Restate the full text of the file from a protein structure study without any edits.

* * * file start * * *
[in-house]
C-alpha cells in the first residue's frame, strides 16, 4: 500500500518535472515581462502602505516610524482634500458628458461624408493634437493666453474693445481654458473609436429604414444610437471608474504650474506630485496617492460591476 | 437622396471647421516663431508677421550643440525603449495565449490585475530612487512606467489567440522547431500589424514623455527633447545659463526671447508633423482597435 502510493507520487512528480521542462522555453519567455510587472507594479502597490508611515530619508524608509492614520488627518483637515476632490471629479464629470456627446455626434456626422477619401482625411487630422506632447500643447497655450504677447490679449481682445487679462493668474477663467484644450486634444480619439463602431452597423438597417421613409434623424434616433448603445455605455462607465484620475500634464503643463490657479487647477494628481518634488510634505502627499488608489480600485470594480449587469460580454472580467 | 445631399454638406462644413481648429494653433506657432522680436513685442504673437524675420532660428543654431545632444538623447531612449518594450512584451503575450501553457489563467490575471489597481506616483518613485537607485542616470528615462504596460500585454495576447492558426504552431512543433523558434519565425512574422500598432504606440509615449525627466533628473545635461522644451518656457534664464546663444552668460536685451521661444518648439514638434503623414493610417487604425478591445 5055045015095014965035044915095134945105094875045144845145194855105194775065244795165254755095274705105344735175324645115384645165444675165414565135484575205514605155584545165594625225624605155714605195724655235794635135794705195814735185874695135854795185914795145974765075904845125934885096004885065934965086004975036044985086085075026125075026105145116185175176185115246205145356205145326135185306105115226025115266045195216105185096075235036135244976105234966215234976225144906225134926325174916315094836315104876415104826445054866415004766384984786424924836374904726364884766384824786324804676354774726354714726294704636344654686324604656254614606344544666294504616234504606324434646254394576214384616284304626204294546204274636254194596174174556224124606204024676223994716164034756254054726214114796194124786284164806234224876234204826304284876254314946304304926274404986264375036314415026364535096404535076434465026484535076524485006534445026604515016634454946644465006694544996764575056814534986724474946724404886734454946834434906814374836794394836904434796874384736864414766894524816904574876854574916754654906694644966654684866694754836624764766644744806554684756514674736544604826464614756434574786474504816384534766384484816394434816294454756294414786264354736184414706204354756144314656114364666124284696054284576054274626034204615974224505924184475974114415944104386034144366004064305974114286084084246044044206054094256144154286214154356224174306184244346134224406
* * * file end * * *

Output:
[in-house]
C-alpha cells in the first residue's frame, strides 16, 4: 500500500518535472515581462502602505516610524482634500458628458461624408493634437493666453474693445481654458473609436429604414444610437471608474504650474506630485496617492460591476 | 437622396471647421516663431508677421550643440525603449495565449490585475530612487512606467489567440522547431500589424514623455527633447545659463526671447508633423482597435 502510493507520487512528480521542462522555453519567455510587472507594479502597490508611515530619508524608509492614520488627518483637515476632490471629479464629470456627446455626434456626422477619401482625411487630422506632447500643447497655450504677447490679449481682445487679462493668474477663467484644450486634444480619439463602431452597423438597417421613409434623424434616433448603445455605455462607465484620475500634464503643463490657479487647477494628481518634488510634505502627499488608489480600485470594480449587469460580454472580467 | 445631399454638406462644413481648429494653433506657432522680436513685442504673437524675420532660428543654431545632444538623447531612449518594450512584451503575450501553457489563467490575471489597481506616483518613485537607485542616470528615462504596460500585454495576447492558426504552431512543433523558434519565425512574422500598432504606440509615449525627466533628473545635461522644451518656457534664464546663444552668460536685451521661444518648439514638434503623414493610417487604425478591445 5055045015095014965035044915095134945105094875045144845145194855105194775065244795165254755095274705105344735175324645115384645165444675165414565135484575205514605155584545165594625225624605155714605195724655235794635135794705195814735185874695135854795185914795145974765075904845125934885096004885065934965086004975036044985086085075026125075026105145116185175176185115246205145356205145326135185306105115226025115266045195216105185096075235036135244976105234966215234976225144906225134926325174916315094836315104876415104826445054866415004766384984786424924836374904726364884766384824786324804676354774726354714726294704636344654686324604656254614606344544666294504616234504606324434646254394576214384616284304626204294546204274636254194596174174556224124606204024676223994716164034756254054726214114796194124786284164806234224876234204826304284876254314946304304926274404986264375036314415026364535096404535076434465026484535076524485006534445026604515016634454946644465006694544996764575056814534986724474946724404886734454946834434906814374836794394836904434796874384736864414766894524816904574876854574916754654906694644966654684866694754836624764766644744806554684756514674736544604826464614756434574786474504816384534766384484816394434816294454756294414786264354736184414706204354756144314656114364666124284696054284576054274626034204615974224505924184475974114415944104386034144366004064305974114286084084246044044206054094256144154286214154356224174306184244346134224406